Sunday, July 5, 2015

High Bridge Ride - NYC

It all began with THIS article and a wish to fill the calendar while Ashley is in Europe for 20 days with People to People. While I hope Ashley blogs about her adventures in England, France, Belgium, The Netherlands, Germany, Austria, and Switzerland when she returns, I am planning on blogging about our kid-free time.

This Spring I bought my first bicycle since becoming an adult. It is a lovely turquoise blue hybrid Trek. It has a very comfortable seat, and shocks. It is girly. It is also heavy. It is not a road bike. 

Our journey started by parking in Palisades Park and riding two miles UP HILL to the George Washington Bridge, a 9/10 of a mile expanse that is (much to my pleasure after riding on the Verrazano's Bridge) pretty flat. It is also free to pedestrians and cyclists.

I stopped to take a couple of pictures and was surprised how much the bridge sways -- something I never noticed in a car. I waited for Don at New York side while he continued to take pictures, unfazed by the sway.

Don was in charge of the route for our NYC ride. His goal was to find the newly opened High Bridge -- a bridge he remembered seeing on a different ride that open to pedestrians and cyclists less than a month earlier. High Bridge was the city's first aqueduct bringing city folk pure water from Upstate New York in 1842, and, according to the June 4, 2015 New York Times article referenced above "made modern New York possible." It was replaced by other aqueducts and stopped carrying water in the 1950s. In 1995, a 10 year old girl went to her to her community planning board and asked for the bridge to be reopened as a pedestrian walkway. Twenty years later, her wish became a reality.

High Bridge spans the Harlem River on stone arches, and crosses from 173rd street in Manhattan to 170th Street in the Bronx. We can call this our two borough bike ride, though all we did was set wheels in the Bronx before turning back to hunt for Riverside Park.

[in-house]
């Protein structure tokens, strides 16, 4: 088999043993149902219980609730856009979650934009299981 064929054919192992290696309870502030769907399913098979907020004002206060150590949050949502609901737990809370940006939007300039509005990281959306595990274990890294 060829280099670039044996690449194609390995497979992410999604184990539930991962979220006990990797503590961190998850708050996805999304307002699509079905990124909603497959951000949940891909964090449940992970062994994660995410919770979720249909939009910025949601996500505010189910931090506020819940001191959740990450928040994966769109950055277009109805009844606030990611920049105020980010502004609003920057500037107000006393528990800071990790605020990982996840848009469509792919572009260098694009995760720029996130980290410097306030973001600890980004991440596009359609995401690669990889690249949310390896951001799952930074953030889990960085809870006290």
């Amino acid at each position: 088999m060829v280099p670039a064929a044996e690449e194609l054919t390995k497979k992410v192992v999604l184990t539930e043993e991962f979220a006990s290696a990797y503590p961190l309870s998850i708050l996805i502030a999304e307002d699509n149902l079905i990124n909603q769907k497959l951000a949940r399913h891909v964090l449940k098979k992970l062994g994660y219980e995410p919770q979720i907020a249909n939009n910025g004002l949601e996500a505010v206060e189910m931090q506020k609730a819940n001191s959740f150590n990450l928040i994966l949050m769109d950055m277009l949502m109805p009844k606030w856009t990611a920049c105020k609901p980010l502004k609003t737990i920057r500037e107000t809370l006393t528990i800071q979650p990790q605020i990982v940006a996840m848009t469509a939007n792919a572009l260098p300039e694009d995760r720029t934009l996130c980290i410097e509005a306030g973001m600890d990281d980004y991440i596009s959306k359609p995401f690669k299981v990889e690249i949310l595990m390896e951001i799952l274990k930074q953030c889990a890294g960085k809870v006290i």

Views of High Bridge:

It has only been open a month and it is already receiving a lot of activity, which is nice to see.
After our quick turnaround, we continued our ride to find a good entry point to Riverside Park. This turned out to be more challenging than we had thought. After spending some time in a cemetery, we asked a live person for advice. He recommended the bridge at 145th Street. Sounded good to us. It is a nice pedestrian bridge, which we walked our bikes across. The trouble is, the other side is well above Riverside Park. Your options are to go down a tall set of stairs, or take a slow elevator barely big enough for two bikes. Don opted for the stairs. I took the elevator with a couple of strangers -- one of whom commented the elevator was broken much of last summer. It felt like a poor design to me. 

We were finally down in Riverside Park. The views were stunning. Despite it being part of July 4th weekend, it was relatively quiet, with only a few renegade cyclists who seemed to be more interested in training for next year's Tour de France than enjoying the nice day. We continued riding to just under the George Washington Bridge and to the 40-foot tall Little Red Lighthouse I had heard about, and I had seen at the beginning of our journey. It is darling.

Then as the expression goes, or in this case should go, "everything that goes down must come up," we ascended a bike path to a bridge to a few streets to a spiral ramp to get back onto the George Washington Bridge. The return trip did not feel as flat as the trip into NYC had felt. Once back in New Jersey and at our car, we looked at the bridge again. Yes, it does tilt slightly down towards NYC, and no, I am not going crazy (at least not about this). 

All in all, we rode about 16 miles -- most of which seemed uphill to me.

If you decide after reading this post this sounds like fun, please look for the free parking lot at the top of Palisades Park, less than a quarter mile from the George Washington Bridge, and skip paying $10 to park and the giant uphill.

Best as I can tell, the free lot is located at where Bruce Reynolds intersects with Hudson Terrace at Cetral Ave. Plaza Street. As lots become full, they might set up a station, but it was free the day we went. It also had signs saying no cycling, but the policeman who saw me cycling in that area while I was scoping it out did not stop me, and many people had empty bike racks on their cars. The link for more information is: 


  1. Very interesting. I was surprised you did not have difficulty getting your bicycles down to the High Bridge after getting to Highbridge Park. The best route via bicycle is not obvious or direct. The best directions for this are here:

  2. There was a sign near the tower pointing us to the intersection of Evercomb(?) and 168th(?) pointing us in the direction of a ramp. Mostly I just followed my husband. I'll share the link with him. They did an awesome job with the park.